McCahon Kauri Project: Maintaining the legacy
Colin McCahon was enamoured by the majestic kauri. Hailing from the South Island, he had never seen a kauri tree until he moved to Titirangi, Auckland in 1953. He painted a total of 50 works featuring the kauri tree inspired by the hundreds of mighty kauri on the grounds where he lived. Now home to the McCahon House Trust, in 2010 these same kauri tested positive for kauri dieback disease, and the majority have died. The McCahon Kauri Project is a collaborative effort to maintain the legacy of these trees that inspired Colin McCahon so greatly.
In 2014, seeds were harvested from the remaining 27 trees on the property. McCahon House, Auckland Council biosecurity and arborists from Treescape joined forces to collect cones from tree tops. After testing negative for kauri dieback disease, these seeds were transferred to the Auckland Botanic Gardens where they have been carefully tended into healthy saplings.
There are now 600 limited edition disease-free ‘McCahon kauri’ saplings available for purchase harvested from the original trees. “Some of the trees the cones came from have become a lot sicker, or even died. It’s wonderful to have their history preserved in some way, and to have been able to harvest seeds from the very kauri trees McCahon painted and loved,” says Vivienne Stone, director of the McCahon House Trust.
Alice Ng has been working as the administrative coordinator for the McCahon Kauri Project at McCahon House. With aspirations for a career in arts management, she is thrilled to be working on a project that utilises and builds her skills, with a focus on something so close to her heart. “I personally love the tree and this project gives me hope that there are still healthy plants out there even though they are harvested from trees with the disease. The legacy of tane mahuta is not dead, it carries on.”
This project highlights the essential place that the environment plays in any artist's work. The intersection between the two, Alice says, is unavoidable. “When I look at the word ‘environment’ it means what is happening around you. When you make art you’re breathing in that air, you can’t escape from your environment. Whether it’s translated directly or indirectly into your work, you can’t escape it.”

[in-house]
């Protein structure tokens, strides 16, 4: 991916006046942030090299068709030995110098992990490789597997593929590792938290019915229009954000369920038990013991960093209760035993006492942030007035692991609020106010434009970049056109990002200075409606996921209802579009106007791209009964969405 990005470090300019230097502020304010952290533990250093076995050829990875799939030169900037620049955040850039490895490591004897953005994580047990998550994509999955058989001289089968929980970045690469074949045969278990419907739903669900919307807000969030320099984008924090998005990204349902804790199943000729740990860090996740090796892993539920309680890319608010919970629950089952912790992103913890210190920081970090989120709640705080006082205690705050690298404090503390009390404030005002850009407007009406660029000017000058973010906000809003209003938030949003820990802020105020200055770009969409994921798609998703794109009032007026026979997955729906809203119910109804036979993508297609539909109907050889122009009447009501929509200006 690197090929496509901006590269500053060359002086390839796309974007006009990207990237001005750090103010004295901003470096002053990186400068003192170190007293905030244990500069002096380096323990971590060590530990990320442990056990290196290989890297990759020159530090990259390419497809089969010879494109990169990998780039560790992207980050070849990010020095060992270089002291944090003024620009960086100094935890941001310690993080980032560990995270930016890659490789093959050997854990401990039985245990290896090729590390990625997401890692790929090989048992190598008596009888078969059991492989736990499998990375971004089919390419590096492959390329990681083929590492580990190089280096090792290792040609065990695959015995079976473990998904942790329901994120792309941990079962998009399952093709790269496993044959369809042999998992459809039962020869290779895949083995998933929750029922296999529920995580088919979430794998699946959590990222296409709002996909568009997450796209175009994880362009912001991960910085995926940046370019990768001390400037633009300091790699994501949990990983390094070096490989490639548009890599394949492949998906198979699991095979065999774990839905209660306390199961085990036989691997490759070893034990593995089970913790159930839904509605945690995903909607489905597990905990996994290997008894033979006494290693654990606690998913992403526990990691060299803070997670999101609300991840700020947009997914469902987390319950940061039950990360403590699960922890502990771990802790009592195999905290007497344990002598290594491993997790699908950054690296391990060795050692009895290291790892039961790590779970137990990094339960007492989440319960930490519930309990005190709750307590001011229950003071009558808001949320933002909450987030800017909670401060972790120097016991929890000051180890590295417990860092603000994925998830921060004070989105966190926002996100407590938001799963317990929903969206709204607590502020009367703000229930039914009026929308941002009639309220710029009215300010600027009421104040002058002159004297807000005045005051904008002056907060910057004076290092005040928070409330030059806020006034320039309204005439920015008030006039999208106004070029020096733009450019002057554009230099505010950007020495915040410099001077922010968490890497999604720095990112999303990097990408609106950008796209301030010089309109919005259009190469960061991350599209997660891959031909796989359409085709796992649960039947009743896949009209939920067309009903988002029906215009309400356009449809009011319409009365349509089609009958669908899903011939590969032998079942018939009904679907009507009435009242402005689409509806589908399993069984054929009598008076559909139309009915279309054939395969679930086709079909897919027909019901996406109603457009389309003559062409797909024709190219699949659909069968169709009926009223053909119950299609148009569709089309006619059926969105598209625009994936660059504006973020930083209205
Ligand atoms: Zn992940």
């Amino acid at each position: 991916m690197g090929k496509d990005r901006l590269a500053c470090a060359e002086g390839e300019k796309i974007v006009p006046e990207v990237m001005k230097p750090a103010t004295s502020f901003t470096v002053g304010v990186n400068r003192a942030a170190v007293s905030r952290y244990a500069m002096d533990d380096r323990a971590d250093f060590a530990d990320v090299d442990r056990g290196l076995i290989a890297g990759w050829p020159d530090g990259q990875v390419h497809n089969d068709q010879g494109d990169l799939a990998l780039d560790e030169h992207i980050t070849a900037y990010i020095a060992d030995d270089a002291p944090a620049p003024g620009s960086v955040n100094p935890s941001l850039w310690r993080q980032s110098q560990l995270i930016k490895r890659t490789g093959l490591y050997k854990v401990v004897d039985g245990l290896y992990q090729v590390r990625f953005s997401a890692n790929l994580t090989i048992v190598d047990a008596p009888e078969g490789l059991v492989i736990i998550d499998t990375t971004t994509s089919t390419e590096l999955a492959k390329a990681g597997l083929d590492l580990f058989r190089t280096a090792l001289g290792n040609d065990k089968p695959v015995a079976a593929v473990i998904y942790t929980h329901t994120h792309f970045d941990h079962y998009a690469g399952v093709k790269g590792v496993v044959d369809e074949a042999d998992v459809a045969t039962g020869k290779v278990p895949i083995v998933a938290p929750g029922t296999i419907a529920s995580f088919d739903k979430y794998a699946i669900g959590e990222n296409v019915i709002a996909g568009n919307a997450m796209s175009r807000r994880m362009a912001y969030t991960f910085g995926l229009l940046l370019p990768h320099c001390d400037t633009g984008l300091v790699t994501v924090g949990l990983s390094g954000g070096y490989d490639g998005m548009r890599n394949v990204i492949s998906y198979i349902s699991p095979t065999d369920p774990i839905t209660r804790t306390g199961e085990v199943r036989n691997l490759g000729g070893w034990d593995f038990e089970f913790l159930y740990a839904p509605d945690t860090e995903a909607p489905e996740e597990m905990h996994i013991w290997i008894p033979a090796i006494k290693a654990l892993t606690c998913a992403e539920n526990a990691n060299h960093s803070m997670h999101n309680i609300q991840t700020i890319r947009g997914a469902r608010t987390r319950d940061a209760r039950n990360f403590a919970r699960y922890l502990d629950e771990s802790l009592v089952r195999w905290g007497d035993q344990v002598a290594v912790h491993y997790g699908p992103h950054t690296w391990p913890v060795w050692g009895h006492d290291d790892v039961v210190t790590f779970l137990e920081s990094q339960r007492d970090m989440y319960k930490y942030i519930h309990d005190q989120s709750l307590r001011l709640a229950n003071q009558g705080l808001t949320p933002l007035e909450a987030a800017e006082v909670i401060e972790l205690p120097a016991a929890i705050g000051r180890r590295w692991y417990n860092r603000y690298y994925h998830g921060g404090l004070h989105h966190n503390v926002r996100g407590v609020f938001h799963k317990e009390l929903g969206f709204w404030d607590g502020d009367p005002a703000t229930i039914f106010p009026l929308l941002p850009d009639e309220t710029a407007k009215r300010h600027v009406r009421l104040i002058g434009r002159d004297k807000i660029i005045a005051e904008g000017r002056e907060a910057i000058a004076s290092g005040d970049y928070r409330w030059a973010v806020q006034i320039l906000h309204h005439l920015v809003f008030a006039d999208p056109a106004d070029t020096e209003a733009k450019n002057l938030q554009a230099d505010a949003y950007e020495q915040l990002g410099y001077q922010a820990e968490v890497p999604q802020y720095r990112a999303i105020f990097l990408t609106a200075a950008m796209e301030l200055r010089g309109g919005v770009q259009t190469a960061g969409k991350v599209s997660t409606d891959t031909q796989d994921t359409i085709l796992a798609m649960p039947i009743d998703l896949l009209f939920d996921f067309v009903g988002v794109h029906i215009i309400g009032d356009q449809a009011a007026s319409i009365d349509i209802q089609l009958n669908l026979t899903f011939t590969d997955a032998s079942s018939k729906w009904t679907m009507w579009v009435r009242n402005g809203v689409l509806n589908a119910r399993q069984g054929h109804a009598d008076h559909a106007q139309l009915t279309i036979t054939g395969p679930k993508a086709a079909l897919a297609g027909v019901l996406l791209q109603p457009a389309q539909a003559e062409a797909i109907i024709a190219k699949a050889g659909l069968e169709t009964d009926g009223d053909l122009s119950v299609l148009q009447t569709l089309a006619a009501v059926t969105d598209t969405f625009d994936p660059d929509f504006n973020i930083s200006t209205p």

For McCahon, the landscape in which he painted was often directly translated into his work, providing a massive source of his inspiration. “His painting is almost entirely autobiographical. You can look at the lineage of the work and you can pinpoint where he was at a given point in time.” Within his depiction of his environment there is reference to his emotional state at the time. Looking at McCahon’s kauri paintings, Alice says, you can tell that this was joyful in McCahon’s life. “These are some of his happier paintings with bright colours. This is a period when he is painting for himself.”
The money raised from selling the saplings will go towards the work of McCahon House Trust and The Kauri Project. However, the greatest impact of all will be the planting of 600 healthy kauri trees across New Zealand. “I think this is a good chance for us to spread the word and bring awareness of kauri trees”, says Alice, “by encouraging people to plant them in different parts of New Zealand that are disease free, we all become a good part of contributing to kauri survival.”
The McCahon Kauri Community Day is on Sunday 6 August 2017, from 11am – 4pm at Titirangi War Memorial Hall, 500 South Titirangi Road, Auckland.
It is free to attend. The trees are $50 each. If you don’t have room for a tree in your backyard, you can be a sponsor and the tree will be provided to a suitable home and you will recive a commemorative numbered booklet about the project.